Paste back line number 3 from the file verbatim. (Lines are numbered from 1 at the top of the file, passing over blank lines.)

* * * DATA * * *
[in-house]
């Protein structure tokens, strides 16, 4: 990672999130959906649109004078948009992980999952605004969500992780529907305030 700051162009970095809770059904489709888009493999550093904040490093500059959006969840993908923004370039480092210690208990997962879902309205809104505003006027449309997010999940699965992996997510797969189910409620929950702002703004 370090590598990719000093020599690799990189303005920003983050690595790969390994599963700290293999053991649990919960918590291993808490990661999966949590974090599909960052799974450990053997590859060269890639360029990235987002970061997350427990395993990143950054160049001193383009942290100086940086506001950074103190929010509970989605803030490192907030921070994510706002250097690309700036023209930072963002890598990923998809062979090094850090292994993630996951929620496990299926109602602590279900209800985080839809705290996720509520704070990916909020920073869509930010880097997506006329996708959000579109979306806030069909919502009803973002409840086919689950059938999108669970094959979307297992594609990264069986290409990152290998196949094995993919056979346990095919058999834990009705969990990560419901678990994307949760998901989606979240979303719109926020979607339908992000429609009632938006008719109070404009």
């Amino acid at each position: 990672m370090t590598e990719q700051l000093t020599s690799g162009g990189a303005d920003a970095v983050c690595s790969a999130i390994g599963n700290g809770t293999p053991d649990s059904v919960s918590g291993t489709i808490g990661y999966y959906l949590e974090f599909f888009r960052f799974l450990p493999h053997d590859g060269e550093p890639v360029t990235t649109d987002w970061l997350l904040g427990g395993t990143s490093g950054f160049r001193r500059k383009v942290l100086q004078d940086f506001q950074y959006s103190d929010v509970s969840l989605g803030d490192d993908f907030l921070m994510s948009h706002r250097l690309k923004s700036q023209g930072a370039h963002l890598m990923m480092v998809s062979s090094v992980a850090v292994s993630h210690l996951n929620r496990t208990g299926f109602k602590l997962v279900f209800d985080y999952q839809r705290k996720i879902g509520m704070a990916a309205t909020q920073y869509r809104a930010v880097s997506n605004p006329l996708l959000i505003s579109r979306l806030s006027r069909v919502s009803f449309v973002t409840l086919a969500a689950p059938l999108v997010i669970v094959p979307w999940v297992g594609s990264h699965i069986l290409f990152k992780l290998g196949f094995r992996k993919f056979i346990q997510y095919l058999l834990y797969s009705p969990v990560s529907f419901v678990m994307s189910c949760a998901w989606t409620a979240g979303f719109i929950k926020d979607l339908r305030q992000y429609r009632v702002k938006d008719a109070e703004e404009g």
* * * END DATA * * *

């Amino acid at each position: 990672m370090t590598e990719q700051l000093t020599s690799g162009g990189a303005d920003a970095v983050c690595s790969a999130i390994g599963n700290g809770t293999p053991d649990s059904v919960s918590g291993t489709i808490g990661y999966y959906l949590e974090f599909f888009r960052f799974l450990p493999h053997d590859g060269e550093p890639v360029t990235t649109d987002w970061l997350l904040g427990g395993t990143s490093g950054f160049r001193r500059k383009v942290l100086q004078d940086f506001q950074y959006s103190d929010v509970s969840l989605g803030d490192d993908f907030l921070m994510s948009h706002r250097l690309k923004s700036q023209g930072a370039h963002l890598m990923m480092v998809s062979s090094v992980a850090v292994s993630h210690l996951n929620r496990t208990g299926f109602k602590l997962v279900f209800d985080y999952q839809r705290k996720i879902g509520m704070a990916a309205t909020q920073y869509r809104a930010v880097s997506n605004p006329l996708l959000i505003s579109r979306l806030s006027r069909v919502s009803f449309v973002t409840l086919a969500a689950p059938l999108v997010i669970v094959p979307w999940v297992g594609s990264h699965i069986l290409f990152k992780l290998g196949f094995r992996k993919f056979i346990q997510y095919l058999l834990y797969s009705p969990v990560s529907f419901v678990m994307s189910c949760a998901w989606t409620a979240g979303f719109i929950k926020d979607l339908r305030q992000y429609r009632v702002k938006d008719a109070e703004e404009g």